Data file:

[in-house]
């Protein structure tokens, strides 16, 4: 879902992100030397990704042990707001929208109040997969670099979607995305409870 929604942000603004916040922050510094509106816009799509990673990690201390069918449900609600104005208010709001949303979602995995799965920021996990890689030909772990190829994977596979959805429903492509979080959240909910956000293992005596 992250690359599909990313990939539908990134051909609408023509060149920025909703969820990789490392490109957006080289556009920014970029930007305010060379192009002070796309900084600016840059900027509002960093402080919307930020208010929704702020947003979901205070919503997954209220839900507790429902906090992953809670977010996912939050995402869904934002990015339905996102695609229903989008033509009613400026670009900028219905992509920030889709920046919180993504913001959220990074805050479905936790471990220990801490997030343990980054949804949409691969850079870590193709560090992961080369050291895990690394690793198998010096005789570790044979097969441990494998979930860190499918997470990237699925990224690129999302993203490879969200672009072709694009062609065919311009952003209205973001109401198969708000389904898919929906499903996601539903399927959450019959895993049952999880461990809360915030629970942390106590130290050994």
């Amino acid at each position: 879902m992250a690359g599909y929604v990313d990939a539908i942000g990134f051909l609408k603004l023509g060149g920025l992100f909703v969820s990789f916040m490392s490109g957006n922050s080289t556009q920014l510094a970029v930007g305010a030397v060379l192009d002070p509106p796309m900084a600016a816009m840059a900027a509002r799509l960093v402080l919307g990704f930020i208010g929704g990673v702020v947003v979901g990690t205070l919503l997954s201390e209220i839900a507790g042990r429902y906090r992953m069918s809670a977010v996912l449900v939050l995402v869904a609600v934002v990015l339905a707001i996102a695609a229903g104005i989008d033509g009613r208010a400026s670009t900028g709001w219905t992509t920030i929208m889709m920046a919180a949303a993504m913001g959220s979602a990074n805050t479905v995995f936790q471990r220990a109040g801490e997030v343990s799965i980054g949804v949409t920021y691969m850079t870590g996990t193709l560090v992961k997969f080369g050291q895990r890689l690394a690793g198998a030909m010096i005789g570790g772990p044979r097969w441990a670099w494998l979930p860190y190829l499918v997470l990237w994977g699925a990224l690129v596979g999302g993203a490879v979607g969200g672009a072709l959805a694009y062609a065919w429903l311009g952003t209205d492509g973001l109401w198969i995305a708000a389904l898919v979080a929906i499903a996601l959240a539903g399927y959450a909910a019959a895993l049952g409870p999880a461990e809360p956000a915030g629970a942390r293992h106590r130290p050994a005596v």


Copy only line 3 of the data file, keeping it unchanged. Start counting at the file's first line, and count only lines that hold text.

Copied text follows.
């Amino acid at each position: 879902m992250a690359g599909y929604v990313d990939a539908i942000g990134f051909l609408k603004l023509g060149g920025l992100f909703v969820s990789f916040m490392s490109g957006n922050s080289t556009q920014l510094a970029v930007g305010a030397v060379l192009d002070p509106p796309m900084a600016a816009m840059a900027a509002r799509l960093v402080l919307g990704f930020i208010g929704g990673v702020v947003v979901g990690t205070l919503l997954s201390e209220i839900a507790g042990r429902y906090r992953m069918s809670a977010v996912l449900v939050l995402v869904a609600v934002v990015l339905a707001i996102a695609a229903g104005i989008d033509g009613r208010a400026s670009t900028g709001w219905t992509t920030i929208m889709m920046a919180a949303a993504m913001g959220s979602a990074n805050t479905v995995f936790q471990r220990a109040g801490e997030v343990s799965i980054g949804v949409t920021y691969m850079t870590g996990t193709l560090v992961k997969f080369g050291q895990r890689l690394a690793g198998a030909m010096i005789g570790g772990p044979r097969w441990a670099w494998l979930p860190y190829l499918v997470l990237w994977g699925a990224l690129v596979g999302g993203a490879v979607g969200g672009a072709l959805a694009y062609a065919w429903l311009g952003t209205d492509g973001l109401w198969i995305a708000a389904l898919v979080a929906i499903a996601l959240a539903g399927y959450a909910a019959a895993l049952g409870p999880a461990e809360p956000a915030g629970a942390r293992h106590r130290p050994a005596v």